It is undeniable, private equity (PE) capital now serves as an important alternative source for financing commercial enterprises in the country, and returns on that capital have helped raise the profile of PE-investing as an asset class.
The number of PE-backed companies now dwarfs that of firms listed on all the East African stock exchanges combined – a trend that’s indicative of what’s happening around the world.
According to KPMG and EAVCA East Africa Private Equity Survey, over both 2017 and 2018, a total of 190 PE deals, with an estimated value of over Sh270 billion, were reported in East Africa.
Kenya, being the most dominant economy in the region, has enjoyed over 55 per cent market share on value and volume of deals reported in the region in the six-year period ending 2018, according to EAVCA.
That said, as more PEs hunt for higher returns in the last frontier for investing, some unintended mistakes are bound to happen – `ala Nairobi Women’s Hospital. But why are they expected to happen? Here are couple of reason why. First, flush of cash is a problem as it means more competition for the same (few quality) deals around.
This is evidenced by the high levels of “dry powder” or un-invested cash.
The survey by KPMG and EAVCA shows that in 2017 and 2018, there was an estimated Sh60 billion of cash yet to be deployed.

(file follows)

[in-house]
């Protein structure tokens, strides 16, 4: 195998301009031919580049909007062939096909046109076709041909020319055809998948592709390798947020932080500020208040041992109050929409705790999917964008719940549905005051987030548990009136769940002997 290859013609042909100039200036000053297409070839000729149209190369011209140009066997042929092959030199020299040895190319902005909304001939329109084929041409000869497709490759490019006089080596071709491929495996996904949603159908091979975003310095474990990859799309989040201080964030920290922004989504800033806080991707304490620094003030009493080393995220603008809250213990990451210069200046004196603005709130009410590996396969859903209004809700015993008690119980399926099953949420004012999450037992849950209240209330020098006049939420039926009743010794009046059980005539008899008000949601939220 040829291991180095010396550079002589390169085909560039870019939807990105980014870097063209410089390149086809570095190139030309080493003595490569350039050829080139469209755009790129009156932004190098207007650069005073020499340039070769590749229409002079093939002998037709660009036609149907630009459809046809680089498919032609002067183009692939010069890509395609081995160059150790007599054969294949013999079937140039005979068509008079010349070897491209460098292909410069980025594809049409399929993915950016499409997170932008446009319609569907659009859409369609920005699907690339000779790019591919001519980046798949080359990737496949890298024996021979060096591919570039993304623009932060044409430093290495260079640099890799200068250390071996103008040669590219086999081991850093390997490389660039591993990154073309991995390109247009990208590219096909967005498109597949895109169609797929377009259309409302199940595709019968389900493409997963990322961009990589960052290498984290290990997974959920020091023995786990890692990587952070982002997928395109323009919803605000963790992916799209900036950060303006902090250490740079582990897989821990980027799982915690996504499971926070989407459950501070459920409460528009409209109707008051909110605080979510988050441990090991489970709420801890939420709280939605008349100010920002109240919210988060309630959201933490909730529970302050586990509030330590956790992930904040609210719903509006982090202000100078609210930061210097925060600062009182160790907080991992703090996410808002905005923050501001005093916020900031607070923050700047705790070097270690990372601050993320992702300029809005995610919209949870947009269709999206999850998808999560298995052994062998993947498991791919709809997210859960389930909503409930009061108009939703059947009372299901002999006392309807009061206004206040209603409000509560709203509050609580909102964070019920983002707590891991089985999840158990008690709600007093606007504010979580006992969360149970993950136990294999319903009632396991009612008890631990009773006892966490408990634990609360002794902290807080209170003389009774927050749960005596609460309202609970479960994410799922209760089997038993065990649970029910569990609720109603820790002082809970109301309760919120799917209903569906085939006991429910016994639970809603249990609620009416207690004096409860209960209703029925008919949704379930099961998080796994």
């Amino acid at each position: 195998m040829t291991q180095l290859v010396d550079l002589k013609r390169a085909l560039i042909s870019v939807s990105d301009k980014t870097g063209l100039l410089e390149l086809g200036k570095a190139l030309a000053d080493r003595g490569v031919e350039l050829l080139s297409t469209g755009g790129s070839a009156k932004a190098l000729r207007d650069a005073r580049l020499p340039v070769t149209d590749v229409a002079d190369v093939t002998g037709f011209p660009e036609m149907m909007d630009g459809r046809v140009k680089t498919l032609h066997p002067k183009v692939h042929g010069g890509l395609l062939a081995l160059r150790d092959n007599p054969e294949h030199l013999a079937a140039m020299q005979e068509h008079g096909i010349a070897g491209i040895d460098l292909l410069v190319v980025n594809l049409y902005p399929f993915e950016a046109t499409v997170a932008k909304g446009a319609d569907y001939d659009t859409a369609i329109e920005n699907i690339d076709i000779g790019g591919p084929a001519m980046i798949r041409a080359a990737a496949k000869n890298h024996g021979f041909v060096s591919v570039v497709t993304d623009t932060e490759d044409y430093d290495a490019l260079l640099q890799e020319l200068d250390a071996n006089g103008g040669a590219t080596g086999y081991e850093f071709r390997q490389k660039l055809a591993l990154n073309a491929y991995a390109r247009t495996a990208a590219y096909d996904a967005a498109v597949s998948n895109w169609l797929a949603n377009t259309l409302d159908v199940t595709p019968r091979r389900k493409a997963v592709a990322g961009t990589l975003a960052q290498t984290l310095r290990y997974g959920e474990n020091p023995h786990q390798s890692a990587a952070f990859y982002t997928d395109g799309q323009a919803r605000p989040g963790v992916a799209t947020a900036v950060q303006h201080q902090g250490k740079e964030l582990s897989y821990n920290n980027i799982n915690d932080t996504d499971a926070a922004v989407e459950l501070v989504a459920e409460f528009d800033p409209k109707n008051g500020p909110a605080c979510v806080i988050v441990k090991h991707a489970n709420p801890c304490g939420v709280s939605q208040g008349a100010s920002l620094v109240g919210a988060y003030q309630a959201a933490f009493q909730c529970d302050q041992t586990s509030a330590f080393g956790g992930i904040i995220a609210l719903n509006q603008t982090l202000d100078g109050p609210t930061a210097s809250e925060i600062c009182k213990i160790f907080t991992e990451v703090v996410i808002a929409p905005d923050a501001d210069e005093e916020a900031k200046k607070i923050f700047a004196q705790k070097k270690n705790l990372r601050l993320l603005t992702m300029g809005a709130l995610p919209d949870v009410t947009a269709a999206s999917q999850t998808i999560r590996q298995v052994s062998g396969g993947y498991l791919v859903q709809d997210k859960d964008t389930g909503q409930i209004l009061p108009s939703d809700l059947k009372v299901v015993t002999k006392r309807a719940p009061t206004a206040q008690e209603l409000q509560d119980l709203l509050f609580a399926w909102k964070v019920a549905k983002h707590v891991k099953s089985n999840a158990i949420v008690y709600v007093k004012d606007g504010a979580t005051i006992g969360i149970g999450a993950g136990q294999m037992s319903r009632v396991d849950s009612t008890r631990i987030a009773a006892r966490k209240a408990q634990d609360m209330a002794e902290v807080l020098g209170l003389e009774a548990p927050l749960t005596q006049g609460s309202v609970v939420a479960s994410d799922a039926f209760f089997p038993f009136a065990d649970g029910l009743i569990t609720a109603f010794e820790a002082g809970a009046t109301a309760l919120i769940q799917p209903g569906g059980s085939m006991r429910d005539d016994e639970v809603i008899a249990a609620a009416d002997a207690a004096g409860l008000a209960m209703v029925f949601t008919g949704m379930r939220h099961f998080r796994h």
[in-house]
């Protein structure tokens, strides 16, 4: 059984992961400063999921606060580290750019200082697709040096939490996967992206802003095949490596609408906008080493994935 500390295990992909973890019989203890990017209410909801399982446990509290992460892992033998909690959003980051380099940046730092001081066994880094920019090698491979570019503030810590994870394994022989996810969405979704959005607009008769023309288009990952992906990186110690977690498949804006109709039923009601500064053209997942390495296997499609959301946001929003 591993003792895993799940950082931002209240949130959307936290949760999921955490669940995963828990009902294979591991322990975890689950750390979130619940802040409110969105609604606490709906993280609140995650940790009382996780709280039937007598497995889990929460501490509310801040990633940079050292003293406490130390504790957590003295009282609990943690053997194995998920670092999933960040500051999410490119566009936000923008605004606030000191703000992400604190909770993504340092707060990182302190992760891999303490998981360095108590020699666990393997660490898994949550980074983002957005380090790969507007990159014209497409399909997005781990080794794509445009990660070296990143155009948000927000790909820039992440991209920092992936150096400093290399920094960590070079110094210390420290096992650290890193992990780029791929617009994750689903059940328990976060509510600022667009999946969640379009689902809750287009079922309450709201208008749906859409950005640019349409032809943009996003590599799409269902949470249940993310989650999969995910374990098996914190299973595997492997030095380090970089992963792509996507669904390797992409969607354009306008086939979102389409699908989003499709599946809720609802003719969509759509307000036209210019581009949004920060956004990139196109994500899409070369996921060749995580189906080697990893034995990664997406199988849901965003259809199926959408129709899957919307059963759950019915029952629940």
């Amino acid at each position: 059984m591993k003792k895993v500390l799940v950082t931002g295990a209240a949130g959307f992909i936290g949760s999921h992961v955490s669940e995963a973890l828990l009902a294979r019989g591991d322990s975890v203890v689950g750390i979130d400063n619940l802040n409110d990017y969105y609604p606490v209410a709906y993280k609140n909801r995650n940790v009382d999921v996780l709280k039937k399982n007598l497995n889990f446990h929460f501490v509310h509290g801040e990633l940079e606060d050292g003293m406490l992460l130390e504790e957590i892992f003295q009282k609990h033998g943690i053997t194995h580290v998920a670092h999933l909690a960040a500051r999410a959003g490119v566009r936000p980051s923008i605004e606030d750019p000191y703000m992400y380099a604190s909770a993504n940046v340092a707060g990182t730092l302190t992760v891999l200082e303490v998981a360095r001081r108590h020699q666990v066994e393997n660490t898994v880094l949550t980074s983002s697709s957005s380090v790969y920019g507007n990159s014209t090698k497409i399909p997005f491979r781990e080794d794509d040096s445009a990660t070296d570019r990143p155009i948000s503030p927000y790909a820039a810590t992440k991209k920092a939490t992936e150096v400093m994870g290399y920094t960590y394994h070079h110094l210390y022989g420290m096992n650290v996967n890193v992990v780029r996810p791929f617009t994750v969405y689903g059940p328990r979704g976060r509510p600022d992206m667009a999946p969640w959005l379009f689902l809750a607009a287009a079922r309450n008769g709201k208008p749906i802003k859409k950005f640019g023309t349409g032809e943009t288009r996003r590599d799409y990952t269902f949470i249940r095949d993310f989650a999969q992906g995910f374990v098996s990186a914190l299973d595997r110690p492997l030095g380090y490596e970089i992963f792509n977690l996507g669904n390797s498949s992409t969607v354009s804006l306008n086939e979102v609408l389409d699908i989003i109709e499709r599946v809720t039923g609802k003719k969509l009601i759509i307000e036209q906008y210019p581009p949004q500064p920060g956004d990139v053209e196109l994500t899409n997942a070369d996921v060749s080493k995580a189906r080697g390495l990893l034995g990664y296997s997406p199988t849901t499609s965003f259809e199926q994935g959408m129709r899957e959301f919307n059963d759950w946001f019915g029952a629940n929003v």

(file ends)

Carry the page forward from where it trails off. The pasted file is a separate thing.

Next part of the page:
Globally, estimates by Preqin show dry powder levels at Sh150 trillion– the highest on record and more than double what it was five years ago.
Consequently, entry multiples are on the rise forcing PE operators to pay expensively for assets and as a result, in order to continue delivering attractive returns, they begin “pushing” investees to adopt rather unacceptable “drastic measures.”
Globally, according to the McKinsey Global Private Markets Review 2019, valuation multiples have grown from 9.6 times in 2015 to 11.1 times in 2018, inching closer to the 2007 peak of 11.3 times.
Secondly, the chase for alpha (excess return) is another problem.
PE has long sold itself as the ultimate above-market return generator uncorrelated to other traditional asset classes. This has largely remained true for some time now.
Private equity has averaged 14.4 percent annually over the past five years – a far superior return compared to most asset classes - according to the latest data from Preqin. That notwithstanding, PE is not a guaranteed “golden goose” and often losses do occur.
Specifically, the search for “excess return” traps some clueless actors (not all PE players are clueless), increasingly in need of alpha-generating capabilities, to steer their way to winning in a wrong fashion. The end result is always disaster.
Lastly, not so many know that PE funds work with a short clock. PE investments have a lifecycle of five to 10 years, and their operators need to get the capital out of the door within a certain time frame.
The pressure to deliver a clean exit with a decent return on top may force some to act desperately careless.
In closing, this is not a bashing (and it’s not a defence either) but an alternative (hopefully balanced) view of the industry. I believe current challenges are not systemic. In my view, the entire eco-system is still solid and in-demand.